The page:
# A dance between numbers

Given the following equation:

$$\Delta = \Biggl(\frac{t \mod 6}{(t \mod r) + 1}\Biggr)^2$$

Find the relationship between $$t$$ and $$r$$, along with the properties of each, that ensures $$\Delta = 9$$. For clarity, the correct answer is not looking for values that ensure $$\Delta = 9$$, but rather an explanation on how one could determine if a given value for $$r$$ is valid with respect to a given value for $$t$$ and vice-versa.

This puzzle focuses on the relationship used to build my previous puzzle. I felt as though it was nice enough to be shared since it wasn't exposed with the original puzzle.

• Wow, thanks for the bounty - there was no need to give that! My answer wasn't that comprehensive... Thank you anyway though
– Anon
Oct 19, 2021 at 2:05

$$t$$ is any number of the form $$3(2k+1)$$ for integer $$k$$, i.e. $$t\in\{3,9,15,...\}$$, and $$r$$ is any number that divides $$t$$

See this as follows (assuming $$t$$ and $$r$$ are positive integers):

$$\Delta=9$$ implies: $$\Biggl(\frac{t \mod 6}{(t \mod r) + 1}\Biggr)^2=9$$ $$\therefore \Biggl(\frac{t \mod 6}{(t \mod r) + 1}\Biggr)=3$$ $$\therefore t \mod 6=3(t \mod r)+3$$ Now write $$t=6k+j$$, for $$j\in\{0,1,2,3,4,5\}$$ and integer $$k$$, and similarly $$t=rm+n$$ for $$n\in\{0,1,2,3,...,m-1\}$$ and integer $$m$$

Therefore we have: $$j=3n+3$$ Now the only possible solution of this is $$n=0$$ ($$n=1$$ or greater would imply $$j>5$$ which is impossible by construction), therefore we have: $$j=3$$ Therefore: $$t=6k+3=3(2k+1)$$ and $$t=rm$$ for integer $$m$$ which is what we wanted to show.

Thus the first few options for $$t$$ and $$r$$ are as follows:

$$t=3$$ and $$r\in\{1,3\}$$

$$t=9$$ and $$r\in\{1,3,9\}$$

$$t=15$$ and $$r\in\{1,3,5,15\}$$

$$t=21$$ and $$r\in\{1,3,7,21\}$$

$$t=27$$ and $$r\in\{1,3,9,27\}$$

$$t=33$$ and $$r\in\{1,3,11,33\}$$

$$t=39$$ and $$r\in\{1,3,13,39\}$$

$$t=45$$ and $$r\in\{1,3,5,9,15,45\}$$
etc.

So, finally to explicitly answer the question:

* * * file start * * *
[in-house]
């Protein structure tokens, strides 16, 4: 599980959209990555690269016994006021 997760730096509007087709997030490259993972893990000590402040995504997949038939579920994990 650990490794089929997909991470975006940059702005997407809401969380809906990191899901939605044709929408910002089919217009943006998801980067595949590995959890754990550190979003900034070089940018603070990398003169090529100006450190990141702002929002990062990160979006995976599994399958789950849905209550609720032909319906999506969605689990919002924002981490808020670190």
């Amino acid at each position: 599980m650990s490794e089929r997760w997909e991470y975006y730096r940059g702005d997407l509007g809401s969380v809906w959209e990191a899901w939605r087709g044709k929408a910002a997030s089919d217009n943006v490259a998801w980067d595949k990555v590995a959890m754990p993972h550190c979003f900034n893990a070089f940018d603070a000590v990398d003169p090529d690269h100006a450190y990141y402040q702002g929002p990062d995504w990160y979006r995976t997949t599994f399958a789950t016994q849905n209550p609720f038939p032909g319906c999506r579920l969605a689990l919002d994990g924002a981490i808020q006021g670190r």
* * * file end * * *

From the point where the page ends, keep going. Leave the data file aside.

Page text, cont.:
The relationship between $$t$$ and $$r$$ is that $$t$$ is a multiple of $$r$$.

If given any $$t$$, if and only if it can be written as $$t=6k+3$$ can it be a part of a $$(t,r)$$ pair, in which case any $$r$$ that divides it will work.

If given any $$r$$, it can be part of a $$(t,r)$$ pair if and only if it is odd
- If it is even it cannot be a divisor of the odd number $$3(2k+1)$$
- If it is odd, then a possible $$(t,r)$$ pair is $$(t=3r,r)$$.

• I love this answer overall; but I especially love the fact that you demonstrated the relationship using the first few values of $t$. It clearly shows that ROT13(gur bayl inyvq inyhrf sbe e, tvira n inyhr sbe g ner gur snpgbef bs g). Based on timing, I must give the check to TCooper's answer, but I intend to award a bounty to yours due to the effort you've given and details you've included. Oct 14, 2021 at 0:08
• @Tacoタコス I think it more correct enough to deserve the check > a few minutes difference in answer time - and mine has technical inaccuracies in the wording Oct 14, 2021 at 14:05

Not sure how to show my work/explain this, it's mostly intuitive, but

delta = 9 where t mod 6 = 3 and t mod r = 0

So we know t must be a multiple of 3 but not 6 and a multiple of r

so I guess I can best simplify it as t=nr where t mod 6 = 3 and n >= 1

In this answer I'm implying the requirements of r based on its relation to t - Anon's answer is a far superior explanation

• @Anon correct, I misread it the first go around, apologies TCooper! Oct 13, 2021 at 23:34
• I didn't see @TCooper's answer pop up while I was writing mine. Nevertheless I'll leave mine up (for the time being at least) as it goes into more detail on the derivation, and how to determine which pairs $(t,r)$ work
– Anon
Oct 13, 2021 at 23:37
• @Anon please do leave yours up - it's a much better explanation. I feel like half (or more of) this puzzle was breaking it down clearly rather than the "challenge" of the equation Oct 14, 2021 at 13:58
• @Tacoタコス No worries, just shows why we need Anon's answer to clarify ;) Oct 14, 2021 at 13:59